North of Boston, there's a town called Lynn that was once associated with an unfortunate tagline. As the saying went: "Lynn, Lynn: the city of sin. You never come out the way you went in."
The phrase comes to mind as I consider during this deepening recession a topic near and dear to me: online advertising. How the industry emerges from this slump has become a matter of fierce debate.
Gloomy Statistics for Online Ads
One interpretation of data from the online ad market points to doom and gloom. Warning signals have emerged since at least mid-2008, when a study by the Interactive Advertising Bureau and Bain & Co. indicated remnant inventory—the ad space Web sites are unable to sell directly and turn over to ad networks, often for resale at bulk rates—had increased to 30% of sold inventory in 2007 from a mere 5% in 2006. The upshot is that a lot of ads are getting sold for a lot less.
To understand why, consider the difference between direct ad sales and those that are sold through ad networks. Hint: It's a lot like the difference between retail and wholesale. Ad networks sell remnant space at about 60¢ to $1.10 per 1,000 times the page on which the ad appears is viewed, or what's known in industry circles as a cost-per-thousand (CPM) basis. Ads sold directly can fetch $10 to $20 on that same basis. Mind you, this price range was standard for the industry before the demise of Lehman Brothers and the ensuing financial market collapse.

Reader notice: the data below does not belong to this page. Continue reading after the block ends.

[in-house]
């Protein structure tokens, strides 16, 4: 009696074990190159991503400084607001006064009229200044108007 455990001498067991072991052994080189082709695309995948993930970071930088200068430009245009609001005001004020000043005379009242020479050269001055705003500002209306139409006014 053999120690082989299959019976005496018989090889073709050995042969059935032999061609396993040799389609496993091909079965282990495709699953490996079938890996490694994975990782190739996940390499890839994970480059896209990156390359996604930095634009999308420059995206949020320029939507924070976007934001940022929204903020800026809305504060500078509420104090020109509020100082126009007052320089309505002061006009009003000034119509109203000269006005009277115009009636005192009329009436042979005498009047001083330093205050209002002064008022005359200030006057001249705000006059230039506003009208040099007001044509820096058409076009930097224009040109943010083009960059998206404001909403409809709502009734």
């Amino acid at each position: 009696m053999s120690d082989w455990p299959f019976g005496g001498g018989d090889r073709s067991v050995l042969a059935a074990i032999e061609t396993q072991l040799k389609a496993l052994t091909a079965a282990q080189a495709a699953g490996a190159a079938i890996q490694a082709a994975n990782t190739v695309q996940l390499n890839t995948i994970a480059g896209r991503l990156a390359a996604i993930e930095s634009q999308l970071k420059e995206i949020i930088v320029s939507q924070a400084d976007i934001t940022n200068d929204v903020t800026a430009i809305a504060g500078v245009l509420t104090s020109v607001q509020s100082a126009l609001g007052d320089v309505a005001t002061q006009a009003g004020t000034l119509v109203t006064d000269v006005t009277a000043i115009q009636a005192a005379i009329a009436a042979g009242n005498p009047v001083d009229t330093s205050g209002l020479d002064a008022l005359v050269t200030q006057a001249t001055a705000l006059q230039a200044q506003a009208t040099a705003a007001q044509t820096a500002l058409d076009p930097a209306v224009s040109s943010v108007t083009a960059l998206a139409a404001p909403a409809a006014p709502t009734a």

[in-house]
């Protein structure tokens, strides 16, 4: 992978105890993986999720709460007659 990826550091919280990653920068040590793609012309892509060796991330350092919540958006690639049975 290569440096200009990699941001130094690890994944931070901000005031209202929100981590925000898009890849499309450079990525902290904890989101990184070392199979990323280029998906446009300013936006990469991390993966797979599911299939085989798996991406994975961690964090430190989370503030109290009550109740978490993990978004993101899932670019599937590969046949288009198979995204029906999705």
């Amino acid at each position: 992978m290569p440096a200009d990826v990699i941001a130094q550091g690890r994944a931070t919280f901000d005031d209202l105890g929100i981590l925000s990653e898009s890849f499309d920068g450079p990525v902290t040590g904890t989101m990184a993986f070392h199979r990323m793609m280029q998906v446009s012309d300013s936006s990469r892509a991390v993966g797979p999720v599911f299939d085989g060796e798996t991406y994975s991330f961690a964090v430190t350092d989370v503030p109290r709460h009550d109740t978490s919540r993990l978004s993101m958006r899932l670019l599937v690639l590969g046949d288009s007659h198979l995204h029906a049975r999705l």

Now, researchers and media blogs are abuzz with reports of more apocalyptic developments, with newer data to support their arguments. EMarketer has knocked down numbers for 2009 online ad growth to the single digits. So have many Wall Street analysts. Most alarming, pricing for remnant inventory fell to an average CPM of 26¢ in the fourth quarter, a penny below the third quarter, across the more than 5,000 sites that work with PubMatic, which consults with companies on ad placement. The fourth-quarter CPM rate was down 48% from a year earlier.
Rethinking the Problem
The Lynn Dictum would suggest that online advertising went into this recession one way (alive) and will come out another way (dead or dying). So maybe we should just call it a day.
But this conclusion overlooks another angle that is no less sobering, but a lot more encouraging. The change we're experiencing may be radical, but it bodes well for the medium. As many have argued throughout the history of advertising in general, it's high time we change how we evaluate and set prices so that they're based on effectiveness of an ad. For online advertising, that means relying less on the number of times the page containing the ad is viewed, and more on the ad's ability to elicit a response, or action, from the person viewing it.